3D printed coral shapes

3D-printed coral skeletons kickstarts reef recovery

Image credit: KAUST; Anastasia Serin.

Researchers from King Abdullah University of Science & Technology (KAUST) have demonstrated that 3D printing can be harnessed to create support structures for corals to grow on, speeding up coral restoration efforts.

Coral reefs are among the precious natural resources struggling with environmental degradation, with warming oceans, ocean acidification, disease, overfishing, and other threats destroying reefs. The Great Barrier Reef, for instance, has lost more than half its corals since 1995 due to warmer seas.

Reef restoration efforts tend to employ concrete blocks or metal frames as substrates for new coral growth. This is a slow process that cannot keep up with the rate at which reefs are being destroyed; corals deposit their carbonate skeleton at rate of just millimetres per year. In an effort to speed up coral restoration, researchers from KAUST have been exploring the use of 3D printing to create specialised substrates.

“Coral micro-fragments grow more quickly on our printed or moulded calcium carbonate surfaces that we create for them to grow on, because they don’t need to build a limestone structure underneath,” said Hamed Albalawi, a PhD student and 3D bioprinting expert.

The idea of providing coral with a “head start” is not in itself new. Researchers have previously tested approaches to printing coral support structures. However, most efforts have used synthetic materials.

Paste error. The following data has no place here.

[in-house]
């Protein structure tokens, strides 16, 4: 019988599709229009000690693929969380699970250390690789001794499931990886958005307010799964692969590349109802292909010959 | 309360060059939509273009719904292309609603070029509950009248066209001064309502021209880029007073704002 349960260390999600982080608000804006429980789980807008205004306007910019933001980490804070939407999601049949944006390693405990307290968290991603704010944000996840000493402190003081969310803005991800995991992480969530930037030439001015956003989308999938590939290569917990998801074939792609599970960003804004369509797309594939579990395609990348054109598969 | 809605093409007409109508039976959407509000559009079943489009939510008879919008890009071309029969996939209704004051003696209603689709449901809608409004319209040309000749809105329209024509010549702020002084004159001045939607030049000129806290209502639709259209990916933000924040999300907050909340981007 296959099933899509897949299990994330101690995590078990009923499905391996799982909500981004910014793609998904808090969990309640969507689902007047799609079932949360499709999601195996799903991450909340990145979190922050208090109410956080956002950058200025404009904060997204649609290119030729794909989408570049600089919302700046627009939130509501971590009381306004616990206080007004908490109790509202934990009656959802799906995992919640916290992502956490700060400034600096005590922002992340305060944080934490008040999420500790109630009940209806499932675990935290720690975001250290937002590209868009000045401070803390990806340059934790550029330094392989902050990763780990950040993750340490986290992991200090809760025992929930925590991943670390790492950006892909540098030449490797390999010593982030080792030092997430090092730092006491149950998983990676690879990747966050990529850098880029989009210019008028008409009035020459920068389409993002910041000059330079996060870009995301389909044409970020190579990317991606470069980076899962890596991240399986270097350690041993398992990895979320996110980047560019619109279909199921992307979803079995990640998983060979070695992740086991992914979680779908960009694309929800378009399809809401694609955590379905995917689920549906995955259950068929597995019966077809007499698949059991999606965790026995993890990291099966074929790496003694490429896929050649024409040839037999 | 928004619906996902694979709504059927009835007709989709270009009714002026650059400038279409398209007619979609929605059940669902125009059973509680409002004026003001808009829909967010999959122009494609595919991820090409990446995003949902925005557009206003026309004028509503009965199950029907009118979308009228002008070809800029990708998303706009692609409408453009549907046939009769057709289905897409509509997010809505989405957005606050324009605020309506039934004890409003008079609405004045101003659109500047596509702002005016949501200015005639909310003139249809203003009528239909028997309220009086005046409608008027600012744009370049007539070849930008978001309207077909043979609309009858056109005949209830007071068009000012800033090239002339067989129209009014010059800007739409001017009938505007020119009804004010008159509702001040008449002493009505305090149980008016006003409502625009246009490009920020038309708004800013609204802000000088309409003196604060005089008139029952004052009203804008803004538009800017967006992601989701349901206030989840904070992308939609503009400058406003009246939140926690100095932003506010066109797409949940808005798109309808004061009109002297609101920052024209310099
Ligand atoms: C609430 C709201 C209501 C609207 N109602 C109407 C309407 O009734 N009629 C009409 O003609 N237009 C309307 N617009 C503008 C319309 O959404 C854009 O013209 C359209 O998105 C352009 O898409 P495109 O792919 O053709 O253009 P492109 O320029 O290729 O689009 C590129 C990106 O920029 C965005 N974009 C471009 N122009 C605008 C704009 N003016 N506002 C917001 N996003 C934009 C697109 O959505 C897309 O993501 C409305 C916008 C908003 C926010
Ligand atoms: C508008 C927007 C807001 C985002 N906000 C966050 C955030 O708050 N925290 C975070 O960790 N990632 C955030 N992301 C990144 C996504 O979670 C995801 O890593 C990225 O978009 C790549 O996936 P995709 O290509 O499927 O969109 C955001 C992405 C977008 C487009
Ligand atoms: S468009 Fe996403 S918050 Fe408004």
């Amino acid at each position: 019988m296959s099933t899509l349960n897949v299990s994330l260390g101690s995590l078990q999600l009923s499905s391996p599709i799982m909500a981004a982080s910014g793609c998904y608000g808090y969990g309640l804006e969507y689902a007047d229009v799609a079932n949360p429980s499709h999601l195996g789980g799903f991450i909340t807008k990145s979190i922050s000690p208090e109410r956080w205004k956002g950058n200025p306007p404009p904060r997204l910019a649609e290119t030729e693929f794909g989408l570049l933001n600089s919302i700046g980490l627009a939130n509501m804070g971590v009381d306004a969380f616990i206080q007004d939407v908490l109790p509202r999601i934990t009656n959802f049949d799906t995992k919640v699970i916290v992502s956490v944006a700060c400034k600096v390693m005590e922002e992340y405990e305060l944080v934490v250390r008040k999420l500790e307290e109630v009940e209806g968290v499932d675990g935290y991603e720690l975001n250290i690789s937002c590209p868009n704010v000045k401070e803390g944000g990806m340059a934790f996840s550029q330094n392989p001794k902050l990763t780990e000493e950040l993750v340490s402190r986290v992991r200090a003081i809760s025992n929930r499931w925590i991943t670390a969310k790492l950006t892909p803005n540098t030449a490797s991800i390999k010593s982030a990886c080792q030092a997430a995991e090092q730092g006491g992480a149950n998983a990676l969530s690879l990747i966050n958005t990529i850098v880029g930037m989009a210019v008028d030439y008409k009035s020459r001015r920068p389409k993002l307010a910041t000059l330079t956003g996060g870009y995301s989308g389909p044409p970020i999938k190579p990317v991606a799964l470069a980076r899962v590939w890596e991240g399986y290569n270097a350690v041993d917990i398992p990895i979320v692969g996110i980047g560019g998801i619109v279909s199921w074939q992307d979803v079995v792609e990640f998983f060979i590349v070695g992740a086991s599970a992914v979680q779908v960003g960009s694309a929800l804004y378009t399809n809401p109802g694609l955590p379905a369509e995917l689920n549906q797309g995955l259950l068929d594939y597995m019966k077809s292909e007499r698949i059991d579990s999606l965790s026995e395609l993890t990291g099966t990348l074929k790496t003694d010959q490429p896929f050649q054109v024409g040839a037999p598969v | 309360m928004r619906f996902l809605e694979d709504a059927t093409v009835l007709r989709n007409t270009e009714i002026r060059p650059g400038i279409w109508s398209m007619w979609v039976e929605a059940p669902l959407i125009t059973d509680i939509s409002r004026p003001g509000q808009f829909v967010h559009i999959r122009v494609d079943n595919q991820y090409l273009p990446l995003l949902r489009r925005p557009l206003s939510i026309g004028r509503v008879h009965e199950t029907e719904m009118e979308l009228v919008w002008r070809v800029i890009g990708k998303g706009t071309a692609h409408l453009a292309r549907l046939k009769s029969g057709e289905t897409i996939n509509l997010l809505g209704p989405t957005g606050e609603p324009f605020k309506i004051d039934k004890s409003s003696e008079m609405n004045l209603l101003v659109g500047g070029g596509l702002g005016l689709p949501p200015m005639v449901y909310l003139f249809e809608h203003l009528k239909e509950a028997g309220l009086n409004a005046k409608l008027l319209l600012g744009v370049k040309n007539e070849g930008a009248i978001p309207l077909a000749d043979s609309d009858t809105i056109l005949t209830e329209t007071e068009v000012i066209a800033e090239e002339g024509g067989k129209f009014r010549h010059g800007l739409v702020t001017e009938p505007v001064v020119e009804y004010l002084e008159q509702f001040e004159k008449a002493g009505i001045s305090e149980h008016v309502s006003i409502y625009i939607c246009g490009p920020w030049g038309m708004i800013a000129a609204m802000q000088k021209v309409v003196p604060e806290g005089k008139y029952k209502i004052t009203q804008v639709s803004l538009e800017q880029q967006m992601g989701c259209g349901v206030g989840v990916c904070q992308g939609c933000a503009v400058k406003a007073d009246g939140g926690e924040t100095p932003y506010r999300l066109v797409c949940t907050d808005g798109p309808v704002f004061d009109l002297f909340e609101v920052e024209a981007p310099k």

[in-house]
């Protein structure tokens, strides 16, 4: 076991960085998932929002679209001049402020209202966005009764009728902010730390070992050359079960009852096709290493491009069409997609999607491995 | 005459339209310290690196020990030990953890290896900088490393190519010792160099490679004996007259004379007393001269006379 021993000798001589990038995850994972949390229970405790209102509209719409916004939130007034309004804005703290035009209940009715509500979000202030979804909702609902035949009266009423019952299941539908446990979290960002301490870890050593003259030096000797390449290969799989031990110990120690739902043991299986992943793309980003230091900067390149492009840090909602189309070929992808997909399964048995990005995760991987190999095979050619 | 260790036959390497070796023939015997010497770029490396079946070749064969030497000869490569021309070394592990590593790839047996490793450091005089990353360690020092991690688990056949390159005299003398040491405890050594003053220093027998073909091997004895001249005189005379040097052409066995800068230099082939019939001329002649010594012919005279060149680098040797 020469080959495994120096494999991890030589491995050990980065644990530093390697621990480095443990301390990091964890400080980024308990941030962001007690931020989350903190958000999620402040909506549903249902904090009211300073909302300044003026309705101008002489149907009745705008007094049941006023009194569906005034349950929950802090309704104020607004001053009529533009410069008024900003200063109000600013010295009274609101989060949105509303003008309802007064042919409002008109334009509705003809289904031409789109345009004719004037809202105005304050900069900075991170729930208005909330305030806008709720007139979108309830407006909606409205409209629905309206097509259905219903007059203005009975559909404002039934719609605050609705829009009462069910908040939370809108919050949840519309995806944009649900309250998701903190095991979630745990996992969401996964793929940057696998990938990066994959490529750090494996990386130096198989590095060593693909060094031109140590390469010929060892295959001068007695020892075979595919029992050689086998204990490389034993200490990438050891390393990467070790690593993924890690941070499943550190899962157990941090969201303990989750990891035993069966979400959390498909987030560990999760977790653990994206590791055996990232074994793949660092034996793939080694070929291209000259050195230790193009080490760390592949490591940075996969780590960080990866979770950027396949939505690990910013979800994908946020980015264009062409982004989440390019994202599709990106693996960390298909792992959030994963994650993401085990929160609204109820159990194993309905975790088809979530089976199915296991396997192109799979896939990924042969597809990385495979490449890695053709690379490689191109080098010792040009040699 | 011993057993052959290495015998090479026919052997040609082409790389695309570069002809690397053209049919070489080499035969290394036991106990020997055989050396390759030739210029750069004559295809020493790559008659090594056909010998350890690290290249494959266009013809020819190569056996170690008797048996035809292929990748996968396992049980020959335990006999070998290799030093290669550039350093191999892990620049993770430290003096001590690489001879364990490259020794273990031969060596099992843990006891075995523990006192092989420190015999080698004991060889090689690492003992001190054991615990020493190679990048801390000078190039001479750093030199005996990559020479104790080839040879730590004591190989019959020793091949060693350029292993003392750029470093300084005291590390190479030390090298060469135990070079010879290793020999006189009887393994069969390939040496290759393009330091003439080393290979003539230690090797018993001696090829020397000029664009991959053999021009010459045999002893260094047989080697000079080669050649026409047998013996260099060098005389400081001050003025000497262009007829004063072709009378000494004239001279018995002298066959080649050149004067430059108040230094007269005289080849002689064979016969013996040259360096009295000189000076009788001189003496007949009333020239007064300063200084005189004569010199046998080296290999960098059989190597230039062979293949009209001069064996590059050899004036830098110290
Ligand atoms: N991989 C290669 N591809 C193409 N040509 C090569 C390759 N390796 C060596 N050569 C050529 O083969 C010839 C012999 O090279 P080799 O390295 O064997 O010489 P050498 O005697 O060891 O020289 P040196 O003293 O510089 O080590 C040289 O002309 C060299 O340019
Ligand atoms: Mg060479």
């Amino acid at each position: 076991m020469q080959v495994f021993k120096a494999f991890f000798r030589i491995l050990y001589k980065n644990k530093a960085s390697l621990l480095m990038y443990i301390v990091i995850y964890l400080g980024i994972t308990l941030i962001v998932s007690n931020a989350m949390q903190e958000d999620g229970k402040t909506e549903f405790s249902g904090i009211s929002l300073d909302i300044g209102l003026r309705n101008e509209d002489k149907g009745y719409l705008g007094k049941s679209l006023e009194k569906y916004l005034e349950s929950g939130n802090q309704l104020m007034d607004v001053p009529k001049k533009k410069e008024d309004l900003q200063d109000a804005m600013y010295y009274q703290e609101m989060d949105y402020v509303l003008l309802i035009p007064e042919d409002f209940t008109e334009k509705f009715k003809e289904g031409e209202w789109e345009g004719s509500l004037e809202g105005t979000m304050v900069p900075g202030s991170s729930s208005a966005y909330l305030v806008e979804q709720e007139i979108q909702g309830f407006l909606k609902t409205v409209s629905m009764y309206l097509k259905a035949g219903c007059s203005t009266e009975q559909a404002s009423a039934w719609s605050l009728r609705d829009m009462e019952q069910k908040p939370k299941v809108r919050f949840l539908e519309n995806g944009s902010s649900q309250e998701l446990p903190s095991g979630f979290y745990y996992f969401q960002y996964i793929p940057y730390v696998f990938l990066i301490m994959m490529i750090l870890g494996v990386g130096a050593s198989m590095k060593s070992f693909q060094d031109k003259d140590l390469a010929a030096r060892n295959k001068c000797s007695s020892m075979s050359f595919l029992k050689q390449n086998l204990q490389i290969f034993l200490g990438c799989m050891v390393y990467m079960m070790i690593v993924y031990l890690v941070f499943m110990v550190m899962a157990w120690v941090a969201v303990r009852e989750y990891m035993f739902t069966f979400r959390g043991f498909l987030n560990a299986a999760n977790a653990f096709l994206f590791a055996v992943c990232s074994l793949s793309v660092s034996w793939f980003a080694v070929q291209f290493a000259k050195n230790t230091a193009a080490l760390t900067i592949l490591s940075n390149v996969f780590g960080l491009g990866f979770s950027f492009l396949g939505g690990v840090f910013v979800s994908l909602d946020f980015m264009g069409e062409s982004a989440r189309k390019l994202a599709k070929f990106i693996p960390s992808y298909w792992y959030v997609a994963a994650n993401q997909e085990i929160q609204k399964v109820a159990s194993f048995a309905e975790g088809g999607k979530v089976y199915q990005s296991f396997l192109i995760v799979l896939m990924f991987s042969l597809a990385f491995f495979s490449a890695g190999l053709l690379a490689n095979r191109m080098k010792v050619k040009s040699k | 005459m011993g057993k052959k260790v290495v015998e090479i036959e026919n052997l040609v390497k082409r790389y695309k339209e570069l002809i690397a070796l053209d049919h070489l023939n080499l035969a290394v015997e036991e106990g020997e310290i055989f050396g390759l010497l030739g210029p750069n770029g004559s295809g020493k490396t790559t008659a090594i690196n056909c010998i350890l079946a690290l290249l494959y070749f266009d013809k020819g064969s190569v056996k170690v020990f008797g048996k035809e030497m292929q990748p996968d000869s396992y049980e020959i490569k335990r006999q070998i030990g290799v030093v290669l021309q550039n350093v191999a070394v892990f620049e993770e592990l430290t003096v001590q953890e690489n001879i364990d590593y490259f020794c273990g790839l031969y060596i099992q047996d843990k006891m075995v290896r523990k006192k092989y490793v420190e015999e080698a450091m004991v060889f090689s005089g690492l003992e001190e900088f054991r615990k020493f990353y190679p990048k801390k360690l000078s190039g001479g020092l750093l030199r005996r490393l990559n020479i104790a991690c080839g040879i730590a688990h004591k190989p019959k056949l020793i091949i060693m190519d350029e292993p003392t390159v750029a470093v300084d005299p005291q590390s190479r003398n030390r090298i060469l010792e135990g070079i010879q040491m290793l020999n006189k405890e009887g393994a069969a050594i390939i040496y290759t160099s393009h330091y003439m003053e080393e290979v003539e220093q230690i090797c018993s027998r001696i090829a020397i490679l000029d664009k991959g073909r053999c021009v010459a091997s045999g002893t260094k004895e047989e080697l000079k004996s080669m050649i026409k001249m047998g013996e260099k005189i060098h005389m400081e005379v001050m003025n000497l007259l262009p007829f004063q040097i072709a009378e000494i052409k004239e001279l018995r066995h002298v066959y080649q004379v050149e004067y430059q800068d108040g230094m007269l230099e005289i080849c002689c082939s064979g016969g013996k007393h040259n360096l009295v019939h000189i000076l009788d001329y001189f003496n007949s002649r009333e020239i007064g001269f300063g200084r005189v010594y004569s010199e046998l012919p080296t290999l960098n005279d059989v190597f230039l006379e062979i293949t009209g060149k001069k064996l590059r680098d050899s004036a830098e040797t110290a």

The KAUST researchers have developed and tested a different approach called 3D CoraPrint; this makes use of an eco-friendly and sustainable calcium carbonate photo-initiated ink that they previously developed. Tests in aquariums have shown that this material is non-toxic and the researchers are planning longer term tests to ensure it is safe to use.

While previous approaches have relied on passive colonisation of support structures, this approach involves attaching coral micro-fragments to the printed skeleton to start the colonisation process. It also incorporates two different printing methods, both beginning with a scanned model of a coral skeleton. In the first method, a structured printed from the model is used to cast a silicon mould, which is then filled with the special ink. In the second method, the support structure is directly printed using the ink.

The two approaches offer complementary advantages. Creating a mould means the structure can be easily and quickly reproduced, but the curing process limits the size of the mould. Direct printing is considerably slower and lower resolution, but it allows for individual customisation and the creation of larger structures.

Zainab Khan, another lead author of the study, commented: “With 3D printing and moulds, we can get both flexibility and mimicry of what’s already going on in nature. The structure and process can be as close as possible to nature. Our goal is to facilitate that.”

A recent Georgia Institute of Technology study on coral reef restoration found a potentially symbiotic relationship between Pacific Ocean coral species, which could point towards more effective reef restorations efforts. The research found that increasing coral richness by “outplanting” a diverse group of coral species together can improve coral growth and survivorship overall. This finding may be especially important in the early stages of reef recovery following large-scale coral loss.

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